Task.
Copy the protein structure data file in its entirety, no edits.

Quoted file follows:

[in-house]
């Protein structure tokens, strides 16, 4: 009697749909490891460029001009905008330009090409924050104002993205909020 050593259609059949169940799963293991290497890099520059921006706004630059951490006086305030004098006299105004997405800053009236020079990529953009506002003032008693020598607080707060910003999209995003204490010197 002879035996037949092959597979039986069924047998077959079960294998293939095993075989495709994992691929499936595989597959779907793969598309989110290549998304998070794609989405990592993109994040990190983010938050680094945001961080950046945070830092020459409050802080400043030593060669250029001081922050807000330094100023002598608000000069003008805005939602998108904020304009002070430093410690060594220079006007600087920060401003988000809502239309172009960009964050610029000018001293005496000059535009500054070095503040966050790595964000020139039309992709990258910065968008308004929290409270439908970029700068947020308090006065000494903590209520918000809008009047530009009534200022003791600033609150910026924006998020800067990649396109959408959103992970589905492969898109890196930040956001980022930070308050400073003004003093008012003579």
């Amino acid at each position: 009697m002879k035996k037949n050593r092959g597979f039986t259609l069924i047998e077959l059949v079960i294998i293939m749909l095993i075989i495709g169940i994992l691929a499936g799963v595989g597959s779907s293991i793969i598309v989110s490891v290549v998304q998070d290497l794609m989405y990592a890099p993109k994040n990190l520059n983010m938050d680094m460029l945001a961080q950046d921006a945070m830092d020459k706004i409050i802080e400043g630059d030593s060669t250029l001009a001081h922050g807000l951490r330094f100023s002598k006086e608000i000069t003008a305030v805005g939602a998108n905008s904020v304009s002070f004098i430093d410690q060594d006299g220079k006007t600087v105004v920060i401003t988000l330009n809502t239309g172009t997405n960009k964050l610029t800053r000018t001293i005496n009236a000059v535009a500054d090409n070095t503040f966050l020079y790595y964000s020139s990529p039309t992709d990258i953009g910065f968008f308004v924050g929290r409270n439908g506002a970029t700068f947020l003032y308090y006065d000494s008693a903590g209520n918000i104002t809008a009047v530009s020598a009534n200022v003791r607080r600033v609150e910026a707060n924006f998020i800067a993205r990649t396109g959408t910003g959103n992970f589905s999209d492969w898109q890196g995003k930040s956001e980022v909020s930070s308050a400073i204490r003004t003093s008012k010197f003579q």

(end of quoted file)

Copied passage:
[in-house]
């Protein structure tokens, strides 16, 4: 009697749909490891460029001009905008330009090409924050104002993205909020 050593259609059949169940799963293991290497890099520059921006706004630059951490006086305030004098006299105004997405800053009236020079990529953009506002003032008693020598607080707060910003999209995003204490010197 002879035996037949092959597979039986069924047998077959079960294998293939095993075989495709994992691929499936595989597959779907793969598309989110290549998304998070794609989405990592993109994040990190983010938050680094945001961080950046945070830092020459409050802080400043030593060669250029001081922050807000330094100023002598608000000069003008805005939602998108904020304009002070430093410690060594220079006007600087920060401003988000809502239309172009960009964050610029000018001293005496000059535009500054070095503040966050790595964000020139039309992709990258910065968008308004929290409270439908970029700068947020308090006065000494903590209520918000809008009047530009009534200022003791600033609150910026924006998020800067990649396109959408959103992970589905492969898109890196930040956001980022930070308050400073003004003093008012003579």
């Amino acid at each position: 009697m002879k035996k037949n050593r092959g597979f039986t259609l069924i047998e077959l059949v079960i294998i293939m749909l095993i075989i495709g169940i994992l691929a499936g799963v595989g597959s779907s293991i793969i598309v989110s490891v290549v998304q998070d290497l794609m989405y990592a890099p993109k994040n990190l520059n983010m938050d680094m460029l945001a961080q950046d921006a945070m830092d020459k706004i409050i802080e400043g630059d030593s060669t250029l001009a001081h922050g807000l951490r330094f100023s002598k006086e608000i000069t003008a305030v805005g939602a998108n905008s904020v304009s002070f004098i430093d410690q060594d006299g220079k006007t600087v105004v920060i401003t988000l330009n809502t239309g172009t997405n960009k964050l610029t800053r000018t001293i005496n009236a000059v535009a500054d090409n070095t503040f966050l020079y790595y964000s020139s990529p039309t992709d990258i953009g910065f968008f308004v924050g929290r409270n439908g506002a970029t700068f947020l003032y308090y006065d000494s008693a903590g209520n918000i104002t809008a009047v530009s020598a009534n200022v003791r607080r600033v609150e910026a707060n924006f998020i800067a993205r990649t396109g959408t910003g959103n992970f589905s999209d492969w898109q890196g995003k930040s956001e980022v909020s930070s308050a400073i204490r003004t003093s008012k010197f003579q």